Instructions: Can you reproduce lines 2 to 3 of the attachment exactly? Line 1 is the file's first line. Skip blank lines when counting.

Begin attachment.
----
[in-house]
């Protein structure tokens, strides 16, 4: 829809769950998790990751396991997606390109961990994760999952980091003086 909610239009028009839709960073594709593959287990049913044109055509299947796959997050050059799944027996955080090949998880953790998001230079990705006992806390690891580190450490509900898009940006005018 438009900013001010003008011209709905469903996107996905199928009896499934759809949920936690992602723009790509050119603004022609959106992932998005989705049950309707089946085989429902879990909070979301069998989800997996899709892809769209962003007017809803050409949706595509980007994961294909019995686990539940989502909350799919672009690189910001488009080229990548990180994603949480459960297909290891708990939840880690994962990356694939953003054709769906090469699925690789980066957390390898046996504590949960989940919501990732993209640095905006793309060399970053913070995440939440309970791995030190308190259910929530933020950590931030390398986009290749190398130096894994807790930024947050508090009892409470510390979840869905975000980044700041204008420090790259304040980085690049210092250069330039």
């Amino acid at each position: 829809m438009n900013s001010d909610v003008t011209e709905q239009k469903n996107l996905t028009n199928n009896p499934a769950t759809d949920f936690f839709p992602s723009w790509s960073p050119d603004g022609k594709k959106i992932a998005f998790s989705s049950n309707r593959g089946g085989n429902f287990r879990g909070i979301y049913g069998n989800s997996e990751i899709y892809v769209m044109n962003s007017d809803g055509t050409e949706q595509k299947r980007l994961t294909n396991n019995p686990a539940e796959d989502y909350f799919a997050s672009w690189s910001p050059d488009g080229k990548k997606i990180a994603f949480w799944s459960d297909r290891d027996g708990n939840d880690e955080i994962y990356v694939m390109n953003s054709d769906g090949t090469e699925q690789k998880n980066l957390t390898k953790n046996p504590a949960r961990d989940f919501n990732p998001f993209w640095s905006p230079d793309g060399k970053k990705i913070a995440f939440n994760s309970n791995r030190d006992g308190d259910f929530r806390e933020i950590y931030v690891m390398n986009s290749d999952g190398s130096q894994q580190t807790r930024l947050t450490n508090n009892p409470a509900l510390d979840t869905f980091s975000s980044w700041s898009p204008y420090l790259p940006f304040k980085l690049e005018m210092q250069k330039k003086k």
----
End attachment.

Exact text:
């Protein structure tokens, strides 16, 4: 829809769950998790990751396991997606390109961990994760999952980091003086 909610239009028009839709960073594709593959287990049913044109055509299947796959997050050059799944027996955080090949998880953790998001230079990705006992806390690891580190450490509900898009940006005018 438009900013001010003008011209709905469903996107996905199928009896499934759809949920936690992602723009790509050119603004022609959106992932998005989705049950309707089946085989429902879990909070979301069998989800997996899709892809769209962003007017809803050409949706595509980007994961294909019995686990539940989502909350799919672009690189910001488009080229990548990180994603949480459960297909290891708990939840880690994962990356694939953003054709769906090469699925690789980066957390390898046996504590949960989940919501990732993209640095905006793309060399970053913070995440939440309970791995030190308190259910929530933020950590931030390398986009290749190398130096894994807790930024947050508090009892409470510390979840869905975000980044700041204008420090790259304040980085690049210092250069330039």
């Amino acid at each position: 829809m438009n900013s001010d909610v003008t011209e709905q239009k469903n996107l996905t028009n199928n009896p499934a769950t759809d949920f936690f839709p992602s723009w790509s960073p050119d603004g022609k594709k959106i992932a998005f998790s989705s049950n309707r593959g089946g085989n429902f287990r879990g909070i979301y049913g069998n989800s997996e990751i899709y892809v769209m044109n962003s007017d809803g055509t050409e949706q595509k299947r980007l994961t294909n396991n019995p686990a539940e796959d989502y909350f799919a997050s672009w690189s910001p050059d488009g080229k990548k997606i990180a994603f949480w799944s459960d297909r290891d027996g708990n939840d880690e955080i994962y990356v694939m390109n953003s054709d769906g090949t090469e699925q690789k998880n980066l957390t390898k953790n046996p504590a949960r961990d989940f919501n990732p998001f993209w640095s905006p230079d793309g060399k970053k990705i913070a995440f939440n994760s309970n791995r030190d006992g308190d259910f929530r806390e933020i950590y931030v690891m390398n986009s290749d999952g190398s130096q894994q580190t807790r930024l947050t450490n508090n009892p409470a509900l510390d979840t869905f980091s975000s980044w700041s898009p204008y420090l790259p940006f304040k980085l690049e005018m210092q250069k330039k003086k």